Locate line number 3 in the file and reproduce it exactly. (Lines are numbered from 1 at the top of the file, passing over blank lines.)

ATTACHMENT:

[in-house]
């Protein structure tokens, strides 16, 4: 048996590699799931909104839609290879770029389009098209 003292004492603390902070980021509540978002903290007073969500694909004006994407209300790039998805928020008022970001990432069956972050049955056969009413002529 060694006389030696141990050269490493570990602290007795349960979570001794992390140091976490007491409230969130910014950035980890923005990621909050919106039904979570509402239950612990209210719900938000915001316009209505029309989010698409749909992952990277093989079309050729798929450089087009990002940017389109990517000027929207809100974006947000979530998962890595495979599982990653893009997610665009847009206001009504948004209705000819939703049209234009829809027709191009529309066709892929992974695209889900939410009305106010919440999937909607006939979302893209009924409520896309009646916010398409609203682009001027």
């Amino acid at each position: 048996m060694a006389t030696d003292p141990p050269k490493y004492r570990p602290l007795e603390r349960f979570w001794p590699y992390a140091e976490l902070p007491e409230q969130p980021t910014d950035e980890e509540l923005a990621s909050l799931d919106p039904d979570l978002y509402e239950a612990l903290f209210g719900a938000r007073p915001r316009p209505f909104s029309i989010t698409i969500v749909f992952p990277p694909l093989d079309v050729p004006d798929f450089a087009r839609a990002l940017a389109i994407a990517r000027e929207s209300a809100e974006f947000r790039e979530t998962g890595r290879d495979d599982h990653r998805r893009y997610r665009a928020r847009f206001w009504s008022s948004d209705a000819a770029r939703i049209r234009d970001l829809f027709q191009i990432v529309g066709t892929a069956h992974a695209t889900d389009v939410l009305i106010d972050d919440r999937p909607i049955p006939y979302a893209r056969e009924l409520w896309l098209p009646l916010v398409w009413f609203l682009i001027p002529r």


């Amino acid at each position: 048996m060694a006389t030696d003292p141990p050269k490493y004492r570990p602290l007795e603390r349960f979570w001794p590699y992390a140091e976490l902070p007491e409230q969130p980021t910014d950035e980890e509540l923005a990621s909050l799931d919106p039904d979570l978002y509402e239950a612990l903290f209210g719900a938000r007073p915001r316009p209505f909104s029309i989010t698409i969500v749909f992952p990277p694909l093989d079309v050729p004006d798929f450089a087009r839609a990002l940017a389109i994407a990517r000027e929207s209300a809100e974006f947000r790039e979530t998962g890595r290879d495979d599982h990653r998805r893009y997610r665009a928020r847009f206001w009504s008022s948004d209705a000819a770029r939703i049209r234009d970001l829809f027709q191009i990432v529309g066709t892929a069956h992974a695209t889900d389009v939410l009305i106010d972050d919440r999937p909607i049955p006939y979302a893209r056969e009924l409520w896309l098209p009646l916010v398409w009413f609203l682009i001027p002529r």